It was difficult watching our new king the other day. With lots of references to his late mommy, he spoke some carefully crafted words to the Commonwealth. His tone was muted, his current consort out of sight. And like it or lump it, he is our king. He has had years of training for the job.
It seems to be the difference between having royals and having politicians. Our politicians lack the life-long training. Personally, I consider it degrading. Many years ago, they would cut the testicles off some young males to make them better body servants to the rich. Same idea, I guess. Aldous Huxley wrote something similar in Brave New World. It is all in the breeding.
After all, how could you compare a fat and fatuous politician such as Ontario premier Doug Ford passing down his legacy to nephew Michael Ford. The voters thought them of the same ilk. And do we blame Pierre Trudeau for not passing more of his DNA to his oldest son Justin? Or maybe the actor in Justin, would enjoy the role of king.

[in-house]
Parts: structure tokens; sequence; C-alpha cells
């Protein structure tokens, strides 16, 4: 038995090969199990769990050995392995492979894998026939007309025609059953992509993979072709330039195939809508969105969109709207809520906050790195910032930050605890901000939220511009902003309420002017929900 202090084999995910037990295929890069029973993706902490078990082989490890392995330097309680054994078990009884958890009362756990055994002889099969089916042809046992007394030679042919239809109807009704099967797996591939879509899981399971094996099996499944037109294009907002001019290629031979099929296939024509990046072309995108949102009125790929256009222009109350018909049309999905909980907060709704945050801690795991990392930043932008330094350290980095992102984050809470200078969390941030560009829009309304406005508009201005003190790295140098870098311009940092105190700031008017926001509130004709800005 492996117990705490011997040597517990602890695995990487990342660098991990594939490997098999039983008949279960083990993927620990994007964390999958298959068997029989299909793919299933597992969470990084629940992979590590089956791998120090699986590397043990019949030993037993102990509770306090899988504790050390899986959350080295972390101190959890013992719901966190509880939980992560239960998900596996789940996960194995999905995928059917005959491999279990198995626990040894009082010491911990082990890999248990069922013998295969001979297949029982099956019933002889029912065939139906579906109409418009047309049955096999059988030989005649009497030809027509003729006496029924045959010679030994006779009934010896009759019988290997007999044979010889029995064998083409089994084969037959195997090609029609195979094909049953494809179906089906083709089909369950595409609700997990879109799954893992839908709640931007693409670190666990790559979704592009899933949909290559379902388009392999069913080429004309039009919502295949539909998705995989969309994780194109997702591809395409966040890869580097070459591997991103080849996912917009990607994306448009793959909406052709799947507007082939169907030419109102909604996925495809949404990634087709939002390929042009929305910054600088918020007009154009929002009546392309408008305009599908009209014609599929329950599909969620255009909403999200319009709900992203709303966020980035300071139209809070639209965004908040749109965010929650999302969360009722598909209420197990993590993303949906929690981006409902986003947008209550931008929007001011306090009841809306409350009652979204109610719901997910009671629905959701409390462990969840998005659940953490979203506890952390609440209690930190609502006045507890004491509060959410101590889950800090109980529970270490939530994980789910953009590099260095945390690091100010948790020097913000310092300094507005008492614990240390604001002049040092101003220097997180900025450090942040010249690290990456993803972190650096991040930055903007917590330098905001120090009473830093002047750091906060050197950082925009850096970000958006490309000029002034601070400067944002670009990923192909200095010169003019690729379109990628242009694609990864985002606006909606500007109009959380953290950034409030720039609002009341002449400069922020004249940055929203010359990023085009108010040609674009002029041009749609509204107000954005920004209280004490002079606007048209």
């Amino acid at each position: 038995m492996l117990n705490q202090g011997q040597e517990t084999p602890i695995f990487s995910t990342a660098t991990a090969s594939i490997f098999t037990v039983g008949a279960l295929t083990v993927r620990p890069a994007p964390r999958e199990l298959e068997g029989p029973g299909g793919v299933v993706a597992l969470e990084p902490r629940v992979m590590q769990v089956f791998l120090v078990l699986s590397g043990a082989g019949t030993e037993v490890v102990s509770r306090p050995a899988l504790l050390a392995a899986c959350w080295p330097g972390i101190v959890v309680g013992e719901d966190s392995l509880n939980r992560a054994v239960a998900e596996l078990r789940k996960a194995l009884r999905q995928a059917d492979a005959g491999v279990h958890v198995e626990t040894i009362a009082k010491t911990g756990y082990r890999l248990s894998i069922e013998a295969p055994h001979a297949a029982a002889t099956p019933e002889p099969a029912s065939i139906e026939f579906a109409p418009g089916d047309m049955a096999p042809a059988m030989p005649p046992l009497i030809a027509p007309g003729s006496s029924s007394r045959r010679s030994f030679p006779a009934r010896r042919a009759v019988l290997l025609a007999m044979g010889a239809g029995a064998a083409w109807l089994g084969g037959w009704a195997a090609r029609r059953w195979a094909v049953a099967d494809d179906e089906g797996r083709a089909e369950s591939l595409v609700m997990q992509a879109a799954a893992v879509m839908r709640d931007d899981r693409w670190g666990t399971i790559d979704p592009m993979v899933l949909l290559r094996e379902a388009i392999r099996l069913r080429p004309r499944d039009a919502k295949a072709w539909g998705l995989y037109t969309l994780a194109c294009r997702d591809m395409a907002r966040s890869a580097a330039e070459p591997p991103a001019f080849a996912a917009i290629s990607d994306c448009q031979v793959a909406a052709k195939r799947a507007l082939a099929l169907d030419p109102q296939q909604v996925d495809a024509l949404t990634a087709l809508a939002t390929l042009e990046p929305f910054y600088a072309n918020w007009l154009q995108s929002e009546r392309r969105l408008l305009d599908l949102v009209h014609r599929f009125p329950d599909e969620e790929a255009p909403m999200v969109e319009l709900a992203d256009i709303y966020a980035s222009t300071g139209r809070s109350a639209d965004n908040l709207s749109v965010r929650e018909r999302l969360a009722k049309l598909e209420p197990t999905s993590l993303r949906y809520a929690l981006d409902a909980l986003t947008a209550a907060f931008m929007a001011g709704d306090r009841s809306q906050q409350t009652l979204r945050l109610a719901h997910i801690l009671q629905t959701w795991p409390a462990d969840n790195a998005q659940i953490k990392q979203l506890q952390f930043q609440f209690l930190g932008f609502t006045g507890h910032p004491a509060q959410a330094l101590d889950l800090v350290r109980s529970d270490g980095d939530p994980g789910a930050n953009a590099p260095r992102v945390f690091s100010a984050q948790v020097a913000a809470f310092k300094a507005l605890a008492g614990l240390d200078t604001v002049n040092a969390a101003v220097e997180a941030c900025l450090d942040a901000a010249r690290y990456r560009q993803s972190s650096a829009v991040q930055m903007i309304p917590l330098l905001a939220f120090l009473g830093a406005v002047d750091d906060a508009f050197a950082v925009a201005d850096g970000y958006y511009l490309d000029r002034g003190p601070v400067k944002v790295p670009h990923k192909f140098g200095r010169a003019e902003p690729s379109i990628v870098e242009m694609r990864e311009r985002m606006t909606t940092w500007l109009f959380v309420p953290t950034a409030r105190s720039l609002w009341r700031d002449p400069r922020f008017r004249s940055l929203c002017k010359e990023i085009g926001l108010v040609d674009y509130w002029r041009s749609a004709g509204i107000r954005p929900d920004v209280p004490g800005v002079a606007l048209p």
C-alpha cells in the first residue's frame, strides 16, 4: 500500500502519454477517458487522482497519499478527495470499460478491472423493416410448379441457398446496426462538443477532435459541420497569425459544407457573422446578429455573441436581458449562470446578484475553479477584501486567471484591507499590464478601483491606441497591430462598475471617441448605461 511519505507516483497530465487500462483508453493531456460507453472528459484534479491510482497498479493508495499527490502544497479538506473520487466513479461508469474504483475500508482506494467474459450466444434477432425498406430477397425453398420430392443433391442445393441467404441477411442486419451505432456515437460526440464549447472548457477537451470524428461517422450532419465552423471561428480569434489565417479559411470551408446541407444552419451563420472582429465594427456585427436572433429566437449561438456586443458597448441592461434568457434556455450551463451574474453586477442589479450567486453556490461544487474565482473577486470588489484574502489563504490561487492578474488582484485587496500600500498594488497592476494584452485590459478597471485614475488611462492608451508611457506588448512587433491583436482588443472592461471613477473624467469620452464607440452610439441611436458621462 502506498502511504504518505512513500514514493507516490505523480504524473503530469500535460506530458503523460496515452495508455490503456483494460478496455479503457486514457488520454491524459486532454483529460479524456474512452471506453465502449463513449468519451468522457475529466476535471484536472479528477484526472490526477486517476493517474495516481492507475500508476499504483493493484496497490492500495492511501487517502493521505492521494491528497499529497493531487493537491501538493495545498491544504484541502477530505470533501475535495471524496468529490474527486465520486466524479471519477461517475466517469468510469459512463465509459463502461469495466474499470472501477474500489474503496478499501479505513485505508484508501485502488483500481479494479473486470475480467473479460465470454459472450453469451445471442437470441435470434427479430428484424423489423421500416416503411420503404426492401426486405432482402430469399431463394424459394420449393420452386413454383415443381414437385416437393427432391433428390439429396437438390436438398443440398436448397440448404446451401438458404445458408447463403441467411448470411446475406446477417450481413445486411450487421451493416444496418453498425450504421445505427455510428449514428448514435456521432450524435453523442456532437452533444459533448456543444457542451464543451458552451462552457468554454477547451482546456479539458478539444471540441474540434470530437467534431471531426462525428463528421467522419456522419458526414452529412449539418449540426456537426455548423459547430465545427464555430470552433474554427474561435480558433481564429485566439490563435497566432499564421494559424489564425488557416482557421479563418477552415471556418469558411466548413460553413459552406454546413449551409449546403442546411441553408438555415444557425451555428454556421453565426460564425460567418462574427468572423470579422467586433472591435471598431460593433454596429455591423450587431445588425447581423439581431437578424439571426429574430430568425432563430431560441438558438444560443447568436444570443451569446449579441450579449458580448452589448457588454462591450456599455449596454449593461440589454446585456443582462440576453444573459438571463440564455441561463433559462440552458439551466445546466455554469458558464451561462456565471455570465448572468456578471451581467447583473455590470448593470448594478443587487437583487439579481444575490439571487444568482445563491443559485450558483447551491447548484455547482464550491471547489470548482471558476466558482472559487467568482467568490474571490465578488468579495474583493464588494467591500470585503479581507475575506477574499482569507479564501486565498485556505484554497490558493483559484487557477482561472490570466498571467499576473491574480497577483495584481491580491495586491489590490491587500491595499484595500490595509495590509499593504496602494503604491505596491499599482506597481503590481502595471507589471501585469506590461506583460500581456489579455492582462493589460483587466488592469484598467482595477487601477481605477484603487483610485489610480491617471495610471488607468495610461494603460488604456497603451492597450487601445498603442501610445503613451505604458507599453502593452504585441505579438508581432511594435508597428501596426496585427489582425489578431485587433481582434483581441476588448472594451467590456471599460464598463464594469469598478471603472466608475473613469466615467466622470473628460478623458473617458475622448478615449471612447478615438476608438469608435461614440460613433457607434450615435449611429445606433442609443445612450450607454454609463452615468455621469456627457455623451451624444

Or could you imagine Alberta premier Danielle Smith in the role of the queen? Could you? Would you?
One of the interesting questions that should be posed to royals is whether they are actually encouraged to kick over the traces at some point? Take the results of our king’s earlier taking of a young wife for the purpose of breeding future monarchs. The two young gentlemen of that union are quite different. Bill is a cheerful chap, with a pretty wife and lovely children. He lacks the nerve, verve and imagination of his younger brother Harry. They both seemed to be traumatized by the early death of their mother. Their mother was not raised a royal. She felt snubbed. She preferred to cavort in Paris with a man who appreciated her. She died there.
Our king had already gone back to the woman with whom he had been besotted before his marriage, during his marriage and after. She is now our queen consort.
But what is our king today? He is a convenience for Canada. He is a figurehead in absentia. His head will appear on our coins. We have little say in all of this. Royalty has its privileges.
Copyright 2022 © Peter Lowry
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